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Manure-to-energy poultry plant celebrated in Maryland

group of officials holding plaque
CELEBRATING A ‘FIRST’: Maryland officials plus ag and environmental leaders got a firsthand look at the state’s first fluidized bed furnace pilot project for burning poultry litter at Double Trouble Farms.
An Irish fluidized bed furnace system now on an Eastern Shore Maryland farm is a promising solution for the poultry litter glut.

Maryland’s first fluidized bed combustion system is up and running at Double Trouble Farms near Rhodesdale. Last week, Gov. Larry Hogan, Ag Secretary Joe Bartenfelder, state legislative leaders and a flock of DelMarva poultry and environmental leaders toured the Eastern Shore facility to see what they were getting for their $1.11 million waste technology grant.

Maryland Department of Agriculture awarded a $970,000 animal waste technology grant to Ireland-based Biomass Heating Solutions Inc. for the manure-to-energy project, plus another $139,000 to monitor its operation for one year. In brief, the pilot project burns poultry litter to provide hot-water heating to two of four broiler houses, plus electricity for the farm. A highly marketable dry phosphorus- and potash-containing ash is the only other byproduct of this closed-loop system.

The project is at the center of the DelMarva poultry industry, which is striving to find new, profitable solutions for an oversupply of poultry manure fertilizer. Celebrating the event, Hogan said: "I commend [Bob Murphy and his sons] and the entire Double Trouble Farms team for leading the way for farmers to improve water quality, increase energy independence and improve animal waste management to ensure the sustainability of animal agriculture in our state."

Bartenfelder added: “A great deal of credit goes to the Murphy family for taking the time and risk involved in being the test case for a promising new way of doing business. Biomass Heating Solutions Inc., with the support of Mountaire, has adapted innovative manure management technology to benefit the poultry industry and the Murphy family's farm.”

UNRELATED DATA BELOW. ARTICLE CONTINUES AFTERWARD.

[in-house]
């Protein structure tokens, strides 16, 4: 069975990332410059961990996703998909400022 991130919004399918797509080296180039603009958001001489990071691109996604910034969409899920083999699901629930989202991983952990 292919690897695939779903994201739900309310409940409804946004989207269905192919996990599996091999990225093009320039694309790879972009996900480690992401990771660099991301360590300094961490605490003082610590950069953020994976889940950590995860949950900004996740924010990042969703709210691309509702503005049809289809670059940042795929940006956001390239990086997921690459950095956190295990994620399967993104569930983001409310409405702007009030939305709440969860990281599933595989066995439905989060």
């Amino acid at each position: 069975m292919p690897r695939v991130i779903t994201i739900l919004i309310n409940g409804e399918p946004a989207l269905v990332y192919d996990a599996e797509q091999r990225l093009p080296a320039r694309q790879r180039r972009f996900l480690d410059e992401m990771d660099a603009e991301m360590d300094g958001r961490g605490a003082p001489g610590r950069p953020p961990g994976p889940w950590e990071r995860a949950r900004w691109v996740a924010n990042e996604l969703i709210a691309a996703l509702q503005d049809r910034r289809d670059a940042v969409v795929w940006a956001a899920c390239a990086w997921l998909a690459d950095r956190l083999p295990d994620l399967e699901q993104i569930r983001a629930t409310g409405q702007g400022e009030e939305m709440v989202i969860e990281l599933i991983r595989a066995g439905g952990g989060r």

The project has the following benefits that University of Maryland researchers expect to confirm:
Reduced environmental impact. A reduction in the potential environmental impact of manure resources
Lower energy costs. A reduction in energy costs through using heat from the manure as a source for heating poultry houses
Improved animal welfare. Improved animal welfare, with improved health and reduced risk of diseases via dry facility heating
Improved performance. Faster growth, with poultry reaching target weight more quickly
Additional revenue. Potential expansion of revenue streams, with earnings from the sale of excess electricity and a fertilizer byproduct

New use, but not new technology
Fluidized bed furnace technology is already used by the utility industry for burning high-sulfur coal. BHSL’s system is also being used on Cargill poultry farms in the United Kingdom.

In 2015, Cargill’s European poultry business signed a 20-year agreement with the Limerick-based agri-tech company. One manure-to-energy system and heating network was for 13 poultry houses.

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